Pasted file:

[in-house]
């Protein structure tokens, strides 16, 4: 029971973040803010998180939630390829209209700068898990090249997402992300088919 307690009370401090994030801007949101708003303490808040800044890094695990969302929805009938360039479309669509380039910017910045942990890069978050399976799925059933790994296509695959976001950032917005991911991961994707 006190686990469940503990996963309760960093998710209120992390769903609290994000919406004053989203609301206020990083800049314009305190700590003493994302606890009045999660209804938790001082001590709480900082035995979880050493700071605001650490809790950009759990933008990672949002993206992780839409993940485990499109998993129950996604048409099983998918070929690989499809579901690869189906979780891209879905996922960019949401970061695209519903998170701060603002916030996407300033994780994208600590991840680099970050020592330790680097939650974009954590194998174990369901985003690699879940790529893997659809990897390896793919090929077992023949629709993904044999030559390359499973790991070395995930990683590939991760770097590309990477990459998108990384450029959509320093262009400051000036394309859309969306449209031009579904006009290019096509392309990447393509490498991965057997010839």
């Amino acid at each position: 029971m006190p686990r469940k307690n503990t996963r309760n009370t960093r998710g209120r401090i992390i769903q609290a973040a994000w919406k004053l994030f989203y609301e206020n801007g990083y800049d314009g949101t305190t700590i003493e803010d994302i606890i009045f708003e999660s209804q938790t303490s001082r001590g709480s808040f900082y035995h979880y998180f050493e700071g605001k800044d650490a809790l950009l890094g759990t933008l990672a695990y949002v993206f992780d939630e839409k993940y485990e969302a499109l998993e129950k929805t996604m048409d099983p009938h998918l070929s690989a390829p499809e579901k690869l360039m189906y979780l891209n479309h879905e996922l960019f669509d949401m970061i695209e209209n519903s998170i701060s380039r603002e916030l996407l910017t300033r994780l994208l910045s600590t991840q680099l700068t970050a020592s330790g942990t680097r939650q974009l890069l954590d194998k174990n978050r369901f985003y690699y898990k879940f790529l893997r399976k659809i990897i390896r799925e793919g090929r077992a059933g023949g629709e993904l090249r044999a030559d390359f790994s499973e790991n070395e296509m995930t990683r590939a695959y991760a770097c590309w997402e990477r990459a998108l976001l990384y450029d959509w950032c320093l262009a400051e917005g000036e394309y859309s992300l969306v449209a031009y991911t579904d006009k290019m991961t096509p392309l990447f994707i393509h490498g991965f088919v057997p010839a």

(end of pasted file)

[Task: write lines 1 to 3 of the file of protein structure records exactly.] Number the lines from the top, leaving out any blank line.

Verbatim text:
[in-house]
């Protein structure tokens, strides 16, 4: 029971973040803010998180939630390829209209700068898990090249997402992300088919 307690009370401090994030801007949101708003303490808040800044890094695990969302929805009938360039479309669509380039910017910045942990890069978050399976799925059933790994296509695959976001950032917005991911991961994707 006190686990469940503990996963309760960093998710209120992390769903609290994000919406004053989203609301206020990083800049314009305190700590003493994302606890009045999660209804938790001082001590709480900082035995979880050493700071605001650490809790950009759990933008990672949002993206992780839409993940485990499109998993129950996604048409099983998918070929690989499809579901690869189906979780891209879905996922960019949401970061695209519903998170701060603002916030996407300033994780994208600590991840680099970050020592330790680097939650974009954590194998174990369901985003690699879940790529893997659809990897390896793919090929077992023949629709993904044999030559390359499973790991070395995930990683590939991760770097590309990477990459998108990384450029959509320093262009400051000036394309859309969306449209031009579904006009290019096509392309990447393509490498991965057997010839």
């Amino acid at each position: 029971m006190p686990r469940k307690n503990t996963r309760n009370t960093r998710g209120r401090i992390i769903q609290a973040a994000w919406k004053l994030f989203y609301e206020n801007g990083y800049d314009g949101t305190t700590i003493e803010d994302i606890i009045f708003e999660s209804q938790t303490s001082r001590g709480s808040f900082y035995h979880y998180f050493e700071g605001k800044d650490a809790l950009l890094g759990t933008l990672a695990y949002v993206f992780d939630e839409k993940y485990e969302a499109l998993e129950k929805t996604m048409d099983p009938h998918l070929s690989a390829p499809e579901k690869l360039m189906y979780l891209n479309h879905e996922l960019f669509d949401m970061i695209e209209n519903s998170i701060s380039r603002e916030l996407l910017t300033r994780l994208l910045s600590t991840q680099l700068t970050a020592s330790g942990t680097r939650q974009l890069l954590d194998k174990n978050r369901f985003y690699y898990k879940f790529l893997r399976k659809i990897i390896r799925e793919g090929r077992a059933g023949g629709e993904l090249r044999a030559d390359f790994s499973e790991n070395e296509m995930t990683r590939a695959y991760a770097c590309w997402e990477r990459a998108l976001l990384y450029d959509w950032c320093l262009a400051e917005g000036e394309y859309s992300l969306v449209a031009y991911t579904d006009k290019m991961t096509p392309l990447f994707i393509h490498g991965f088919v057997p010839a």